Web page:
Matt Roush: On the other hand, police dramas can’t afford to ignore the social movements and calls for reform — especially this show, and Voight in particular — so while Chicago PD may be somewhat less enjoyable during this soul-searching period, a better series might actually emerge from the process. Let’s see how it all turns out.
Hope Springs Eternal
Question: Is there any possibility that another channel or streaming service might pick up Carol’s Second Act? This is a very funny show with a great ensemble cast that looked to have real chemistry. It’s a shame it was canceled. Especially given that it was far better than many of the shows that were renewed or in some cases that continually get renewed. — Joan
Matt Roush: If this were to happen, it would likely have happened by now. I don’t see a third act in Carol‘s future.
Comment: I think I could really like CBS’s B Positive if I could get past the awful opening intro. They need to change that! — Debra, Sacramento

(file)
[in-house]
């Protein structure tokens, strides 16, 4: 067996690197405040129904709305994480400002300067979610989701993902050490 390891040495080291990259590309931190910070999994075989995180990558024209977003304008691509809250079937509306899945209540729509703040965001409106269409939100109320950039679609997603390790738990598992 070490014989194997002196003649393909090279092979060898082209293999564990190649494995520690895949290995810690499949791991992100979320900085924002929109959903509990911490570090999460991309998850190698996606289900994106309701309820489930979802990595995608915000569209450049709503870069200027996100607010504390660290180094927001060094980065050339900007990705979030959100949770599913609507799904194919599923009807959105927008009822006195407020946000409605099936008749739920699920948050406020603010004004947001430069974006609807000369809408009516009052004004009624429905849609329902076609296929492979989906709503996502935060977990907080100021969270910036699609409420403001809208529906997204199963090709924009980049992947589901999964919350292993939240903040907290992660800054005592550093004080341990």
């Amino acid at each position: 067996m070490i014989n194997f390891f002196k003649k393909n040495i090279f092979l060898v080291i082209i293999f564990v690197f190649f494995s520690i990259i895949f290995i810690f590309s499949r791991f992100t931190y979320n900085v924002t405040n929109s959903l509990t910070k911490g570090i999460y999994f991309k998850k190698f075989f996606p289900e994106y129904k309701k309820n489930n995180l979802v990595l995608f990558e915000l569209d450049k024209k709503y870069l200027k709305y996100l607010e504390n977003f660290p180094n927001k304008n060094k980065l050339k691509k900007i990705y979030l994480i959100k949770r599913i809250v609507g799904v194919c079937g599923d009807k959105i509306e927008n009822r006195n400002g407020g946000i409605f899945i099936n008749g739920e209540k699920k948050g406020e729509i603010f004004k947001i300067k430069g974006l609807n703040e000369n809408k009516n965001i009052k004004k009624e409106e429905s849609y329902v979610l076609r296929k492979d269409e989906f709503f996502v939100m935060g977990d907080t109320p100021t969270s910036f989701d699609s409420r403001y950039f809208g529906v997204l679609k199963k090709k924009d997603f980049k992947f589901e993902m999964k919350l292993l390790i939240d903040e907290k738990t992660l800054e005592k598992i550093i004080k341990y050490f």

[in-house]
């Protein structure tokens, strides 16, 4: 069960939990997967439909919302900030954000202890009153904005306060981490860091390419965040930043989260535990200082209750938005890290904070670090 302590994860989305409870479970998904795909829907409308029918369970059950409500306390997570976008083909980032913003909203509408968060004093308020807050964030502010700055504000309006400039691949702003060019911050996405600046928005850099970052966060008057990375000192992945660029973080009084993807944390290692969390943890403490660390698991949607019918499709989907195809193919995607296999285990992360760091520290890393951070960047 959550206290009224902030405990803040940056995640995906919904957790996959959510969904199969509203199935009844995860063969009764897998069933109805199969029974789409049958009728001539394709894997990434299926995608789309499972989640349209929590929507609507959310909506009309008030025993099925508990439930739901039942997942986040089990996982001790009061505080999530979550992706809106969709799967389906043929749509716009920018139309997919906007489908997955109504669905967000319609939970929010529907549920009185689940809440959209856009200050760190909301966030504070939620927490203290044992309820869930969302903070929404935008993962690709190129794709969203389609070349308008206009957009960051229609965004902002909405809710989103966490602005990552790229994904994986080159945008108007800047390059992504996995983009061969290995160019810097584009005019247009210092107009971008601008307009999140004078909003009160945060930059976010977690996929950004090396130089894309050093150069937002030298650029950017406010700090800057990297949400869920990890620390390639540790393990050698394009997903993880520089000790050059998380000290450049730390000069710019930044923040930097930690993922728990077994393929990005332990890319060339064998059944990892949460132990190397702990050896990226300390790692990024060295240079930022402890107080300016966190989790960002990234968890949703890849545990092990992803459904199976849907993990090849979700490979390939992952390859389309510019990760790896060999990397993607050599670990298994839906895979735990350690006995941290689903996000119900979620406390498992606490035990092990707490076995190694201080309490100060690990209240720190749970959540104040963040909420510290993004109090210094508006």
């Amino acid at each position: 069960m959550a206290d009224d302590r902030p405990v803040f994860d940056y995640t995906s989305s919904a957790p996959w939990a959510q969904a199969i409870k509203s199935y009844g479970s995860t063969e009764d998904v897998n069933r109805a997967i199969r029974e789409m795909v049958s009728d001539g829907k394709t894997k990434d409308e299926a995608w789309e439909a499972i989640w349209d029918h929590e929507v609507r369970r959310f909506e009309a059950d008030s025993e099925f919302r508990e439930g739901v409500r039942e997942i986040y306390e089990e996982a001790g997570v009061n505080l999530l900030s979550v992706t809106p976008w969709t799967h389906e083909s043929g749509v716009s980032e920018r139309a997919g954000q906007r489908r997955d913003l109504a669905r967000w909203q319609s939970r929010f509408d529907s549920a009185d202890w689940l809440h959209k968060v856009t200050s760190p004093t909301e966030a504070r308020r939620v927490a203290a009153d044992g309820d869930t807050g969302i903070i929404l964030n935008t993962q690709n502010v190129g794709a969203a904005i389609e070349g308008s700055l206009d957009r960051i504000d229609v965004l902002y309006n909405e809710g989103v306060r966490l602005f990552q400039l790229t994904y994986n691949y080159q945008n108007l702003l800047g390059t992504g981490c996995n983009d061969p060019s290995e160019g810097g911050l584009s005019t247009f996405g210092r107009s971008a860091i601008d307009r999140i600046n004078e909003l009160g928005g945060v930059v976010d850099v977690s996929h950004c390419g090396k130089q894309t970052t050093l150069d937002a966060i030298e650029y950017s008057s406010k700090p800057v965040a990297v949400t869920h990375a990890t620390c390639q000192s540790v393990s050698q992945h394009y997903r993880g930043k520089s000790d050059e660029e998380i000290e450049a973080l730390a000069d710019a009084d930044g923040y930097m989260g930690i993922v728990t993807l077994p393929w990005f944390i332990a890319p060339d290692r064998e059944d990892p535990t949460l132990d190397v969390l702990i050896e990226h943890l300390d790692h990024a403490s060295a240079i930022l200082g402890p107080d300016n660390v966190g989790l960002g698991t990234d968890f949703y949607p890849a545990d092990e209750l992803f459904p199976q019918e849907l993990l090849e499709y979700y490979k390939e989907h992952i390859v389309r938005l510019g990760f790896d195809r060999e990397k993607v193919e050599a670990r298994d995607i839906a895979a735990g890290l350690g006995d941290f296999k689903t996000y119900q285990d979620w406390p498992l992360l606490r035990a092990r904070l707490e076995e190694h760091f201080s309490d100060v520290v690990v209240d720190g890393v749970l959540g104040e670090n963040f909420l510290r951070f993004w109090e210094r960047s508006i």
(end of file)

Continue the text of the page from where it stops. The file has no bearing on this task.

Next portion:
Matt Roush: You and our Cheers & Jeers columnist, Damian Holbrook, are on the same page with this one. He jeered the graphic opening credits as “bloody awful,” though I see them as a funky throwback to Monty Python-style grotesque animation. My bigger problem is that they don’t fit the tone of the show, and to associate these images with a kidney transplant sends a bizarre message. I wouldn’t miss them if they went away. But how about that Annaleigh Ashford?
That’s all for now. We can’t do this without your participation, so please keep sending questions and comments about TV to [email protected] or shoot me a line on Twitter (@TVGMMattRoush), and you can also submit questions via the handy form below. (Please include a first name with your question.)